Posted on August 31, 2020
Consumer and Food Sciences lecturer Dr Nadene Marx-Pienaar tells Tukkievaria about curbing waste, promoting sustainability and championing women.
As a leader in consumer science, Dr Nadene Marx-Pienaar, a lecturer in the Department of Consumer and Food Sciences at UP, believes “waste not, want not” are words to live by. “I believe my goal is to nudge passive consumers towards reverting to being more active, caring citizens,” she says. “I was raised with the saying ‘waste not, want not’, which inspired my PhD and is still the inspiration behind my research projects on food waste.”
During her classes, Dr Marx-Pienaar encourages students to contribute to society as critical thinkers and problem-solvers. “I often use real-life exposure and industry problems in my teaching to challenge students to hone their skills and abilities,” she says. “In terms of my own personal research, my agenda is to present findings that can be implemented in society with the aim of securing a sustainable future for South African consumers.
Knowing that her findings can have an impact on society is what keeps her motivated. “I am also greatly motivated by the fact that students really enjoy my classes, which is evident in my year-on-year positive feedback reports from students,” she says. A highlight this year was an emotional letter written by the final-year Retail group, which thanked her for her guidance in making the move from face-to-face lecturing to online teaching fun and effortless.
In terms of achieving a work-life balance, Dr Marx-Pienaar notes that this can be challenging. Her responsibilities as an academic are multifaceted and often become overwhelming. In order to cope, she has learnt the importance of proper time management and that there is a trick to “juggling the proverbial balls”, noting that some are glass and some are rubber, and that “it is okay at times to drop a rubber ball”.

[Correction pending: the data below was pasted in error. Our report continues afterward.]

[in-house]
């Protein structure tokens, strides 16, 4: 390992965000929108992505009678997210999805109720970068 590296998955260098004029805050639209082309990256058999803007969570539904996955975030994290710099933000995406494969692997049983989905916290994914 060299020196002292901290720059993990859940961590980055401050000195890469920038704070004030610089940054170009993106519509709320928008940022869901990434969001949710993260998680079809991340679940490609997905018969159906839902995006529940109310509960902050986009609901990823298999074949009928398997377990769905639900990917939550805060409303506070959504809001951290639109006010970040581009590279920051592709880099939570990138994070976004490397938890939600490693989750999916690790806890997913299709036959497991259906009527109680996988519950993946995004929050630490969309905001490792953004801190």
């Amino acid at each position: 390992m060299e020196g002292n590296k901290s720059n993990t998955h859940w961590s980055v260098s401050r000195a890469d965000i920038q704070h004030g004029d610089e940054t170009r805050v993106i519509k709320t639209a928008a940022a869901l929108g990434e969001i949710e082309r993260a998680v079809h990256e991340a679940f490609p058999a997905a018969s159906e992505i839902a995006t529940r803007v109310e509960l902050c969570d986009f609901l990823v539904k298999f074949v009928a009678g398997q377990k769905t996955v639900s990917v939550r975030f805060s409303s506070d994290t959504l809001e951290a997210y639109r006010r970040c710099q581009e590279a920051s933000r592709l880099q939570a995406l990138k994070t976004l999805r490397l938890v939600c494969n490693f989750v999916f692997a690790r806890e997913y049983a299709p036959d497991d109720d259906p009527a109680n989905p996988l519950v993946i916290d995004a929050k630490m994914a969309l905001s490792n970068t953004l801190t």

With a father who lectured in Family and Emergency Medicine at UP and a mother who “raised two daughters while studying and specialising in Ophthalmology” (a field dominated by men at the time), Dr Marx-Pienaar says she had great examples by which to challenge mainstream ideas and stereotypes.
She makes salient points about the barriers that women face when it comes to assuming leadership roles in the workplace. “Finding the right opportunity, then finding the time and energy to commit” is one such obstacle she points out. “We need to break free from the emotional toll and guilt we feel every day for not being Wonder Women. In South Africa, I think most women still take the role of ‘mom, wife, grocery shopper, taxi driver, cheerleader, cook and bottle washer’ very seriously. Couple this with a full-time job where we are expected to deliver outputs on the same level as men and it is a recipe for disaster, a ticking time bomb. We have to break free from traditional gender role stereotypes.”
Some of the other barriers, she says, include women being less respected, viewed as being less committed because of their concern for their families, or being avoided because they are seen as being too career driven, and often labelled as “too ambitious” or “lacking in empathy”. “It’s a ‘damned if you do, damned if you don’t’ scenario.”
How does she think gender-based violence can be eradicated? “This is a difficult question. I feel that a ‘one size fits all’ solution might not be the way to go. I am trying to instil values in my son and daughter that they need to respect each other. I’m a firm believer in equality between genders, and I appreciate my husband for supporting me in this. We need to address the teaching of traditional gender stereotypes: we can start by stop telling our daughters to get a husband. We should move away from the idea that one gender is dependent on the other, and rather encourage or set the goal towards interdependence, where ambitions are mutually held and couples realise they can get much further by working together. To quote Kahlil Gibran: ‘…the oak tree and the cypress grow not in each other’s shadow.’”
Her advice to other women is the same advice she tries to live by: “Remember to consider dignity and self-respect before anything; learn to say no and draw boundaries – it’s okay to prioritise yourself. Lastly, be yourself, because all the others are already taken.”
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